American Film (1976) - Stranger in a Studio
- article: Stranger in a Studio
- author(s): Frank MacShane
- journal: American Film (01/May/1976)
- issue: volume 1, issue 7, page 54
- journal ISSN: 0361-4751
- publisher: Nielsen Business Media
- Sloan's Alfred Hitchcock: A Filmography and Bibliography (1995) — page 421, #460
- keywords: Academy Awards, Alfred Hitchcock, Bel Air, Los Angeles, California, Ben Hecht, Czenzi Ormonde, Laurence Olivier, Patricia Highsmith, Raymond Chandler, Stage Fright (1950), Strangers on a Train (1951), United Nations, New York City, New York, Warner Bros., Whitfield Cook
- "The relationship of Raymond Chandler and Hitchcock on Strangers on a Train was unsatisfactory to both. Chandler found Hitchcock interfering and, toward the end, insufficiently communicative; as his script was entirely rewritten by Czenzi Ormonde, the experience was quite bitter for Chandler. Excerpted from The Life of Raymond Chandler." — Sloan, page 421
In 1948, Raymond Chandler gave up screenwriting, or so he thought, and moved to La JoIIa, a town he and his wife, Cissy, enjoyed for its quiet elegance and the politeness of its inhabitants, whose lack of aggressiveness was a pleasant change from Los Angeles. Yet, it was not long before he wrote his editor at Houghton Mifflin, Dale Warren, that "the news from here is rotten. Nervous, tired, discouraged, sick of the chauffeur-and-Cadillac atmosphere, bored to hell with the endless struggle to get help, disgusted with my lack of prescience in not seeing that this kind of life is unsuited to my temperament."
He spent a good deal of his time in La Jolla writing articles for the Atlantic, some, inevitably, dealing with his Hollywood experience. By 1948, he knew much more about filmmaking than when he had begun screenwork in 1943. Above all, he knew that Hollywood was primarily a "business" or an "industry" in which commercial values predominated. In such an atmosphere, Chandler wrote, the writer may have "brief enthusiasms, but they are destroyed before they can flower. People who can't write tell him how to write. He meets clever and interesting people and may even form lasting friendships, but all this is incidental to his proper business of writing. The wise screenwriter is he who wears his second-best suit, artistically speaking, and doesn't take things too much to heart." Chandler even had enough detachment to see the humor of the situation, and he enjoyed recording one of the absurd "Goldwynisms" for which Samuel Goldwyn was famous: "Talking about a script deal he pounded the desk and shouted, Tm sick and tired of writers chiseling on producers in Hollywood. So here is the deal. You can either take it or like it.'"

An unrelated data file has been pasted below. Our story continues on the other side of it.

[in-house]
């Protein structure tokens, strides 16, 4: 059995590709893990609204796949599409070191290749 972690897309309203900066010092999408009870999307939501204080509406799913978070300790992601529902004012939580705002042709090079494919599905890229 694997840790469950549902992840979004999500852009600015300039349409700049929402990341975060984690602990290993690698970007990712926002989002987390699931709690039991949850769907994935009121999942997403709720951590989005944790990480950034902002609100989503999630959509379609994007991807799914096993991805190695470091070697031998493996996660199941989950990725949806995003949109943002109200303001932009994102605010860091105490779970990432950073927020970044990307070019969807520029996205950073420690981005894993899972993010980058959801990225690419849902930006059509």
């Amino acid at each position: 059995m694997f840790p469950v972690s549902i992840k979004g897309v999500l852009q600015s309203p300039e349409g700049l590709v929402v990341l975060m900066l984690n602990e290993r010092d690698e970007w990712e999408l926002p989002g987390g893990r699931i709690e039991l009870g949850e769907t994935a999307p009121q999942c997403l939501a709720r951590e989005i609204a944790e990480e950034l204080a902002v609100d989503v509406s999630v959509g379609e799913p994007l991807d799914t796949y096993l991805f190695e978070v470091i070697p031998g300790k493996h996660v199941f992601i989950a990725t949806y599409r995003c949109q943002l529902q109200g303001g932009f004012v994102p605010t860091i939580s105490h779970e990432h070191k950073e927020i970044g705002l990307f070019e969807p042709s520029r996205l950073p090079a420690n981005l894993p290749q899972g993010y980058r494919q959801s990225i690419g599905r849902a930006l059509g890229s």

Despite his skepticism, Chandler was fascinated by the possibilities of film. To underline the conflict between commercial and artistic values in the movies, he wrote an article called "Oscar Night in Hollywood," which was published in the Atlantic in June of 1948. His first point was that the Oscars given by the Academy of Motion Picture Arts and Sciences go only to films that are commercially successful. Why then, he asked, does anyone bother with the vulgar ballyhoo of the Academy Awards? "The only answer I can think of is that the motion picture is an art. I say this with a very small voice." He had been saying it with a more forceful voice to the various directors and producers he dealt with in Hollywood, but he accomplished little. Nevertheless, he learned who the important people were in making a film. Mainly, they were the technicians—the cameraman, the lighting man, and above all the editor, who cut and pieced the scenes together to make them appear in a natural flow. As a writer bored with the pretensions of many directors, Chandler knew that the technicians often faced impossible tasks. "The best cutter in Hollywood cannot correct a botched job of directing; he can't make scenes flow when they are shot staccato, without reference to their movement on film together. If the cutter wants to make a dissolve to cover an abrupt transition, he can't do it unless he has the film to combine for the dissolve."
Chandler sometimes wondered whether the trouble with most films was just that "they're simply no longer a novelty. The medium, the things it can do have lost the sting. We're back where silent films were when Warners bought the Vita-phone," But in his Atlantic article, he was more optimistic. After commenting on the high quality of Roberto Rossellini's Open City and Laurence Olivier's Henry V, he said that the motion picture was not like literature or the theater. Rather, it was similar to music "in the sense that its finest effects can be independent of precise meaning, that its transitions can be more eloquent than its high-lit scenes, and that its dissolves and camera movements, which cannot be censored, are far more emotionally effective than its plots, which can. Not only is the motion picture an art," he continued, making the main point of his article, "but it is the one entirely new art that has been evolved on this planet for hundreds of years. It is the only art at which we of this generation have any possible chance to greatly excel.